How to seal an outdoor mural

Updated February 21, 2017

Murals have been painted outdoors for centuries, starting with ancient cave paintings dating back thousands of years. They can take many hours to paint and add an artistic flair to buildings, fences and other paintable surfaces. To ensure artwork is protected from both the sun and weather elements, follow these simple steps to seal outdoor murals properly.

Purchase a clear polyurethane sealer from a local hardware or paint store. Determine what type of sheen the mural should have---satin and glossy work well in outdoor environments. Look for products that claim to be non-yellowing and that contain UV protection from harsh sunlight.

Check the weather for the day and evening prior to painting. Avoid painting in overly humid weather or when rain is possible. Do not paint when temperatures fall below 10 degrees C. The temperature must remain above 10 degrees C for 24 hours for proper curing of the topcoat.

Use painter's tape on any areas where the sealer should be avoided, such as door frames, windows and trim. Use drop clothes to protect the ground surface, even when working outdoors. Wear goggles, a mask and latex gloves for additional protection.

Put the sealer into a 22-litre (5-gallon) bucket. Hang a paint grid inside the bucket. Dip the roller into the sealer and roll several times onto the paint grid to release excess solution. Quickly roll the sealer over the mural using vertical strokes. Do not over-roll the sealer or continue to roll if the sealer has started drying. Roll as close to the perimeter as possible.

Use a paintbrush to paint any areas missed by the roller. The perimeter of murals often must be painted with a paintbrush. Allow the mural to dry. Add a second or third coat of sealer for added protection. Look at the mural from an angle to determine if any spots where missed. Identify spots by looking for a difference in sheen levels on the mural.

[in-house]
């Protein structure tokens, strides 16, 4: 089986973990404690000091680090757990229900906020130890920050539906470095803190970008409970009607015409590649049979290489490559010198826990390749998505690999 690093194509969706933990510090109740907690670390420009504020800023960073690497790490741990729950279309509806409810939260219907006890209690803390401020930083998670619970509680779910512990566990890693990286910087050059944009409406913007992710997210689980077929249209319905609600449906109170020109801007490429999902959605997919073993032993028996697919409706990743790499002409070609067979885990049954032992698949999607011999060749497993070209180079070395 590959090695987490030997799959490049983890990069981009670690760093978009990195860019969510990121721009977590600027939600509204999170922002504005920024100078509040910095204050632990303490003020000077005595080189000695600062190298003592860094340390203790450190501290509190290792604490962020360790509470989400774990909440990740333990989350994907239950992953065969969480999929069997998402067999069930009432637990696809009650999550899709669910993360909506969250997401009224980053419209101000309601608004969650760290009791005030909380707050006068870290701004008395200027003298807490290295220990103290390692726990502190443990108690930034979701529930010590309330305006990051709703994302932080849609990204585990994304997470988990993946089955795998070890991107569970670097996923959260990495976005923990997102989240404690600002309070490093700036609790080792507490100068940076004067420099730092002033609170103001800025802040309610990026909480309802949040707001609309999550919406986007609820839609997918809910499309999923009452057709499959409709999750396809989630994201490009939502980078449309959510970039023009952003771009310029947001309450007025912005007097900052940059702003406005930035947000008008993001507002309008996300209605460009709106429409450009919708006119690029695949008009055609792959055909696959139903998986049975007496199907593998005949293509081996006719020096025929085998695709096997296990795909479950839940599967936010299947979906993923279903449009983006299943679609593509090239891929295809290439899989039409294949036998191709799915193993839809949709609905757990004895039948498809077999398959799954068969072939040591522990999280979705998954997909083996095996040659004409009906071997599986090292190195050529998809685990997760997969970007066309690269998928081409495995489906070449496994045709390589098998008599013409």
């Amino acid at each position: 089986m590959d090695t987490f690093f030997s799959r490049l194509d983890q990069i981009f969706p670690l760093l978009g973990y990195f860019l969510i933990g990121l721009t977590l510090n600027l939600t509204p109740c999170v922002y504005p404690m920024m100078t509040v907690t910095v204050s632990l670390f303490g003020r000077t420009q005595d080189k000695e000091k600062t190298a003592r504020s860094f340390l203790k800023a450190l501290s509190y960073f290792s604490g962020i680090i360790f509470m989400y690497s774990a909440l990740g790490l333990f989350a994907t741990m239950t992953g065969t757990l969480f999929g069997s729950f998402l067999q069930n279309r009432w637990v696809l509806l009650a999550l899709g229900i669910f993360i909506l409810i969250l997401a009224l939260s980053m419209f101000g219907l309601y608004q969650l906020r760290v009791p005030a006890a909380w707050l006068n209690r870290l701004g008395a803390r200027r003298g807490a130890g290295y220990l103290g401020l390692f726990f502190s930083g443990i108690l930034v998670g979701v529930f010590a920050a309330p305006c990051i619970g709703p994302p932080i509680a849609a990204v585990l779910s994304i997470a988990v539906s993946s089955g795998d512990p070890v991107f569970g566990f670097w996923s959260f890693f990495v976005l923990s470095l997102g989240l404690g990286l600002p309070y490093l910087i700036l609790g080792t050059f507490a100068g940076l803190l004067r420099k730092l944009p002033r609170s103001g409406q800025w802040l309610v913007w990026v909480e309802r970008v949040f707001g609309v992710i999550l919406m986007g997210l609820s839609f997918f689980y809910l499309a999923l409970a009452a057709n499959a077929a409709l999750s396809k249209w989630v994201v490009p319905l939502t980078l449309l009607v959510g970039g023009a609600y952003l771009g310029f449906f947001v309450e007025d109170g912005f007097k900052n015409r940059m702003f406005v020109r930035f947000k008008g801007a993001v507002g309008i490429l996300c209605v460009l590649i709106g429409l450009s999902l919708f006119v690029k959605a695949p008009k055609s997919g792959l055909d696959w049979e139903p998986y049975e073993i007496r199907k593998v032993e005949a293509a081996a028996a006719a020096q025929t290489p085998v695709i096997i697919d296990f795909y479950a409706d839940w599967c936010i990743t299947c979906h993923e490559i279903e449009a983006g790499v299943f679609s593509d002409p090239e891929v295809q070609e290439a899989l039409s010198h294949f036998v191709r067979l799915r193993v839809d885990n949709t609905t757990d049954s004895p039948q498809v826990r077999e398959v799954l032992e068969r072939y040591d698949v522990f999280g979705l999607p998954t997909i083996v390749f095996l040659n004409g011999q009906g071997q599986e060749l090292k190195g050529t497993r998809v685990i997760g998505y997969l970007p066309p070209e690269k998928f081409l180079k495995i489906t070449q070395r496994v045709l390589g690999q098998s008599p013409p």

Add signs around the area that state "Wet Paint" to avoid fingerprints on the wet surface. Clean all tools with warm water.


Avoid thick layers of sealer, especially over dark colours. The sealer can become cloudy and leave a white film that cannot be removed. Always apply the polyurethane in thin layers. Before applying the sealer to the entire surface, always test the topcoat for any reaction between the sealer and paint.

Things You'll Need

  • Clear UV protective polyurethane
  • Painter's tape
  • Dust sheets
  • Plastic
  • Goggles
  • Mask
  • Latex gloves
  • 22-litre (5-gallon) bucket
  • Paint grid
  • Paint roller
  • Roller frame
  • Paintbrush
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About the Author

Julie Hampton has worked as a professional freelance writer since 1999 for various newspapers and websites including "The Florida Sun" and "Pensacola News Journal." She served in the U.S. Army as a combat medic and nurse for over six years and recently worked as the Community Relations Director for a health center. Hampton studied journalism and communications at the University of West Florida.